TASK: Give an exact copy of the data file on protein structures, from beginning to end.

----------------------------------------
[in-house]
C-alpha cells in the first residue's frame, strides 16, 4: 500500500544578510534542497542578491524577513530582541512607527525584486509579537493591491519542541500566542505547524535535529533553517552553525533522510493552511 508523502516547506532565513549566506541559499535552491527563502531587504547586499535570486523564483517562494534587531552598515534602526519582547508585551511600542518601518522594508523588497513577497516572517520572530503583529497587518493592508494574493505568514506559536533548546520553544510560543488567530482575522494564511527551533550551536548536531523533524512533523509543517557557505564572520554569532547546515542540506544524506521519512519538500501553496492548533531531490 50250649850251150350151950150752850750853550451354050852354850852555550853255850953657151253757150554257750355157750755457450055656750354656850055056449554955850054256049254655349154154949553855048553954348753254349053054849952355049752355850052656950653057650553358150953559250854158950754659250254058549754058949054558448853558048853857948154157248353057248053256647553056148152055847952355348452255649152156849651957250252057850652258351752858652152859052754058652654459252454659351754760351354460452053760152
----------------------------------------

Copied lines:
[in-house]
C-alpha cells in the first residue's frame, strides 16, 4: 500500500544578510534542497542578491524577513530582541512607527525584486509579537493591491519542541500566542505547524535535529533553517552553525533522510493552511 508523502516547506532565513549566506541559499535552491527563502531587504547586499535570486523564483517562494534587531552598515534602526519582547508585551511600542518601518522594508523588497513577497516572517520572530503583529497587518493592508494574493505568514506559536533548546520553544510560543488567530482575522494564511527551533550551536548536531523533524512533523509543517557557505564572520554569532547546515542540506544524506521519512519538500501553496492548533531531490 50250649850251150350151950150752850750853550451354050852354850852555550853255850953657151253757150554257750355157750755457450055656750354656850055056449554955850054256049254655349154154949553855048553954348753254349053054849952355049752355850052656950653057650553358150953559250854158950754659250254058549754058949054558448853558048853857948154157248353057248053256647553056148152055847952355348452255649152156849651957250252057850652258351752858652152859052754058652654459252454659351754760351354460452053760152